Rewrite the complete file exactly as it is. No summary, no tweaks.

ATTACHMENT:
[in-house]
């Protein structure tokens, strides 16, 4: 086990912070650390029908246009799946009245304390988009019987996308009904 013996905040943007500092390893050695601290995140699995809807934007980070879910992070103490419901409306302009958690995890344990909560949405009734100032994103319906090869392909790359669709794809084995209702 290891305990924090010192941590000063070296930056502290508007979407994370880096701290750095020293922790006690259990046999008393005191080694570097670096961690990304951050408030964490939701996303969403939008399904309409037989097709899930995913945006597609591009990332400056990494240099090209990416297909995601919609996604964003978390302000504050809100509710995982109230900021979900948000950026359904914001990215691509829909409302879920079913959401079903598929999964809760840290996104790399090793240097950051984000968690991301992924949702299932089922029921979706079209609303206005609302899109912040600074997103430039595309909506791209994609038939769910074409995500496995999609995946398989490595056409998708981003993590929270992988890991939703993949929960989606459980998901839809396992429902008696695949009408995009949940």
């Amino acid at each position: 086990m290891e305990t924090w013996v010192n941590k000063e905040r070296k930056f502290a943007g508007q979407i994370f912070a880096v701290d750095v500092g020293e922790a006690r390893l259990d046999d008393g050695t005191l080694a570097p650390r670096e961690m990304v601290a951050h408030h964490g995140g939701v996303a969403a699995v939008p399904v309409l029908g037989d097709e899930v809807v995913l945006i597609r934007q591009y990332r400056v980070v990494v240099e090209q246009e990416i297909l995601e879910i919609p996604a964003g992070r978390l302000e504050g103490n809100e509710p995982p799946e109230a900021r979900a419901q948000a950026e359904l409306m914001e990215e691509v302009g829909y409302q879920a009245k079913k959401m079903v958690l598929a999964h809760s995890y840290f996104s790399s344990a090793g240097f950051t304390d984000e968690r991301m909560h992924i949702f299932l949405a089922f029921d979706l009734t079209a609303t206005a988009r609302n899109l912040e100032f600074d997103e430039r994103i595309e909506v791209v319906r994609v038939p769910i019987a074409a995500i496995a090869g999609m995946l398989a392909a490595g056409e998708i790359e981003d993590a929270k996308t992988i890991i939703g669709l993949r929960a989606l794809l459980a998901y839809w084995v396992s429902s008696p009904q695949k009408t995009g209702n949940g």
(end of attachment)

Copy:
[in-house]
């Protein structure tokens, strides 16, 4: 086990912070650390029908246009799946009245304390988009019987996308009904 013996905040943007500092390893050695601290995140699995809807934007980070879910992070103490419901409306302009958690995890344990909560949405009734100032994103319906090869392909790359669709794809084995209702 290891305990924090010192941590000063070296930056502290508007979407994370880096701290750095020293922790006690259990046999008393005191080694570097670096961690990304951050408030964490939701996303969403939008399904309409037989097709899930995913945006597609591009990332400056990494240099090209990416297909995601919609996604964003978390302000504050809100509710995982109230900021979900948000950026359904914001990215691509829909409302879920079913959401079903598929999964809760840290996104790399090793240097950051984000968690991301992924949702299932089922029921979706079209609303206005609302899109912040600074997103430039595309909506791209994609038939769910074409995500496995999609995946398989490595056409998708981003993590929270992988890991939703993949929960989606459980998901839809396992429902008696695949009408995009949940």
């Amino acid at each position: 086990m290891e305990t924090w013996v010192n941590k000063e905040r070296k930056f502290a943007g508007q979407i994370f912070a880096v701290d750095v500092g020293e922790a006690r390893l259990d046999d008393g050695t005191l080694a570097p650390r670096e961690m990304v601290a951050h408030h964490g995140g939701v996303a969403a699995v939008p399904v309409l029908g037989d097709e899930v809807v995913l945006i597609r934007q591009y990332r400056v980070v990494v240099e090209q246009e990416i297909l995601e879910i919609p996604a964003g992070r978390l302000e504050g103490n809100e509710p995982p799946e109230a900021r979900a419901q948000a950026e359904l409306m914001e990215e691509v302009g829909y409302q879920a009245k079913k959401m079903v958690l598929a999964h809760s995890y840290f996104s790399s344990a090793g240097f950051t304390d984000e968690r991301m909560h992924i949702f299932l949405a089922f029921d979706l009734t079209a609303t206005a988009r609302n899109l912040e100032f600074d997103e430039r994103i595309e909506v791209v319906r994609v038939p769910i019987a074409a995500i496995a090869g999609m995946l398989a392909a490595g056409e998708i790359e981003d993590a929270k996308t992988i890991i939703g669709l993949r929960a989606l794809l459980a998901y839809w084995v396992s429902s008696p009904q695949k009408t995009g209702n949940g």